More likely they became enamored with Sam Rockwell in the role of Justin Hammer Stark’s resentful business rival and Whiplash’s principal financial backer. It’s certainly understandable. Exuding the hubris and insecurity of a sardonic Mark Cuban (but capable of amusing us with more than just an underachieving basketball team) his performance is easily the best of the film surpassing even that of the great Downey. (Which makes perfect fodder for conspiracy theorists who wonder why Rockwell was the only member of the main cast not to get his own poster.)
The only problem is Rockwell’s Hammer is a venture capitalist not a comic book supervillain and every second he spends on the screen — as enjoyable as it is — is a second that could have been devoted to dimensionalizing Rourke’s character or crafting a badly-needed action sequence to enliven the talky second act.
It’s little wonder then that Stark continues with his feckless self-destructive ways unconcerned with the threat posed by the Hammer/Whiplash collaboration. He's got bigger problems to worry about — namely his inability to find a suitable replacement for palladium the substance inside the Arc Reactor that powers both his suit and his heart and which also happens to be slowly killing him.
Thankfully Nick Fury (Samuel L. Jackson) and the Agents of S.H.I.E.L.D. arrive at his compound to stage a kind of intervention bearing a powerful dual-pronged Deus Ex Machina device that instantly wrests our hero from his para-suicidal stupor — just in time to build the upgraded powersuit he’ll need to thwart the army of powerful robot drones that Whiplash is about to let loose upon on the unsuspecting citizens of Queens New York. Whew! Favreau steps up the action and delivers a suitably big finish but don't blink when Iron Man and Whiplash meet on the battlefield because you might just miss it.
Given that Iron Man 2’s director and writer have both spent the bulk of their movie careers employed as actors it comes as little surprise that they chose to focus the action on Downey and Rockwell as the two rank head and shoulders above the rest of the cast. I just wish they found room in between the one-liners for a few more explosions.
We meet our lovers in the Bahamas. Jared (Paul Walker) is a dive bum looking for his big break. Samantha (Jessica Alba) Jared's devoted girlfriend is happy handling sharks at the Atlantis resort and living with her man in a trailer on an idyllic beach. Wouldn't we all? Except maybe the shark part. When Jared's best bud Bryce (Scott Caan) shows up with a new girlfriend Amanda (Ashley Scott) things get a little dicey. It starts off when the four divers discover a legendary shipwreck rumored to contain millions in gold. Soon visions of wealth and greed are swimming in their heads. But also nearby on the ocean floor is a sunken plane full of cocaine. Uh-oh. The friends make a pact to keep quiet about both discoveries so they can excavate the shipwreck and claim it before a rival treasure hunter Bates (Josh Brolin) can beat them to it. Of course their plan goes awry as plans are wont to do. The nefarious smugglers looking for their underwater stash are lurking about. So Bryce and Amanda come up with a new plan of their own. You know nothing good is going to come of this.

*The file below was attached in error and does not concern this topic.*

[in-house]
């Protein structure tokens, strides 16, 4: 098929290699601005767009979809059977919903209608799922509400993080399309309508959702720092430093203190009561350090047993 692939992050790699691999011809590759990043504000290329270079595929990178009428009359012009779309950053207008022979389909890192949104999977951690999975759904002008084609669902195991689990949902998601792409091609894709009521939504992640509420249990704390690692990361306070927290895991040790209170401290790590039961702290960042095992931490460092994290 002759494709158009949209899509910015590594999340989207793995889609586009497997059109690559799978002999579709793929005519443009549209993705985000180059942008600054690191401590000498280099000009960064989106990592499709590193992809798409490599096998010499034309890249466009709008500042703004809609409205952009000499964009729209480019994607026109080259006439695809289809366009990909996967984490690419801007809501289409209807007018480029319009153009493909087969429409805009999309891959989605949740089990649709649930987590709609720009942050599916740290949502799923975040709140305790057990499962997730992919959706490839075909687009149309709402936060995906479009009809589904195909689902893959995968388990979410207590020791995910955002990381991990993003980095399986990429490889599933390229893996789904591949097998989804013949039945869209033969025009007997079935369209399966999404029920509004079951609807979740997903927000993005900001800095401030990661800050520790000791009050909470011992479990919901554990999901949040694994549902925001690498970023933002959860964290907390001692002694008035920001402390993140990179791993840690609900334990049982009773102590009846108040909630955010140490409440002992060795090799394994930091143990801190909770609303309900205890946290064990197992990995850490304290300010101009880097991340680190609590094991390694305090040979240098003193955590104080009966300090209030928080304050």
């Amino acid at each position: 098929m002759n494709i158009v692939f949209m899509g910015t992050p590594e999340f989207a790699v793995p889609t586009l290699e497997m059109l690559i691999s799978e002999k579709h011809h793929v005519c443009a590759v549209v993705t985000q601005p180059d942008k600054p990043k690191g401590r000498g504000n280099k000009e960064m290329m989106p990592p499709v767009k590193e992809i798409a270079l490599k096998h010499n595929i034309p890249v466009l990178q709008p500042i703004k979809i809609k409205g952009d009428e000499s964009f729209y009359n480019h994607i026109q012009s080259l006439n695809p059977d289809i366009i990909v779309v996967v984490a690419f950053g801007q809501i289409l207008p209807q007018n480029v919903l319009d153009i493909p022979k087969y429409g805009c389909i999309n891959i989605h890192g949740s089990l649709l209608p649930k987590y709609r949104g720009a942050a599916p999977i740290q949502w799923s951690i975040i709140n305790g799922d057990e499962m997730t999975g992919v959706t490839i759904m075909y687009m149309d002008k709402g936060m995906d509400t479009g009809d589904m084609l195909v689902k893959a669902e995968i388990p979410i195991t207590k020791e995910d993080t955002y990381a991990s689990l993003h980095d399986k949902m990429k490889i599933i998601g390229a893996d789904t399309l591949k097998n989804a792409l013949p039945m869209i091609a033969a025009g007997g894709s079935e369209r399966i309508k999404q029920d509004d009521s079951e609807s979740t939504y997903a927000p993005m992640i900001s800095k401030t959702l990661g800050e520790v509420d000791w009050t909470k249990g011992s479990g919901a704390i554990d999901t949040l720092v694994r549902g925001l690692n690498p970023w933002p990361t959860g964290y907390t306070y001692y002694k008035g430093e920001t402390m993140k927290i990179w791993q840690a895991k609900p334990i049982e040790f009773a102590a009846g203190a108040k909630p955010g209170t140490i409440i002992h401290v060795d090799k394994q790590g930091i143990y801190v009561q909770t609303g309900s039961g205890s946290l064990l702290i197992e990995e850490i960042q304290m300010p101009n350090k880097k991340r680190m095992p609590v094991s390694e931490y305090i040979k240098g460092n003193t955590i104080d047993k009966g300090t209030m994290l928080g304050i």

Into the Blue is a perfect vehicle for its four lead hotties especially Walker. He's at best when he doesn't have to say too much and can just stand there looking buff and beautiful. At least Walker has played it pretty smart with his career up to this point. He's so far resisted trying on an accent and doing a period drama content being the pretty boy who makes action movies such as The Fast and the Furious and its sequel. And that's just fine by us. As his sultry paramour Alba--who's having quite a year with Sin City and Fantastic Four under her belt--isn't required to do much either but look stunning in her scantily clad wardrobe. She'll no doubt be the reason most of the male population will flock to see this. But when it comes down to protecting herself from the bad guys she can also wield a pretty mean machete. Her Sam has got a lot of guts evoking images of her character in the ill-fated TV show Dark Angel. Rounding out the cast is Scott (Alba's Dark Angel co-star) as the lanky Amanda a squirrelly girl with her own agenda and Caan as the snarky Bryce. The Ocean's Eleven actor is great at playing the hothead you want to slap for being so clueless but who grows on you nonetheless.
Into the Blue tells us that there is $6 billion worth of buried treasure in the world's oceans just waiting to be discovered with a major portion of it buried near the Bahamian islands. If that isn't enough incentive to just chuck everything go live in the Bahamas and be a treasure hunter then feasting your eyes on the scenery in this movie just might do the trick. After helming Blue Crush in lush Hawaii director John Stockwell--who's definitely a sucker for surf and sand as well as the word "blue" in the title of his films--gets his feet wet again in Into the Blue. Really wet. Shooting a film in which three-quarters of it is underwater was an arduous task especially on the actors who all had learn how to free dive which is snorkeling in deep water for extended periods of time. But much like its obvious inspiration The Deep Into the Blue is really all fluff without much substance. It's just a giant excuse to watch beautiful people frolicking in beautiful backdrops with sharks drug dealers and action sequences thrown in for good measure. And you know that really isn't such a bad thing.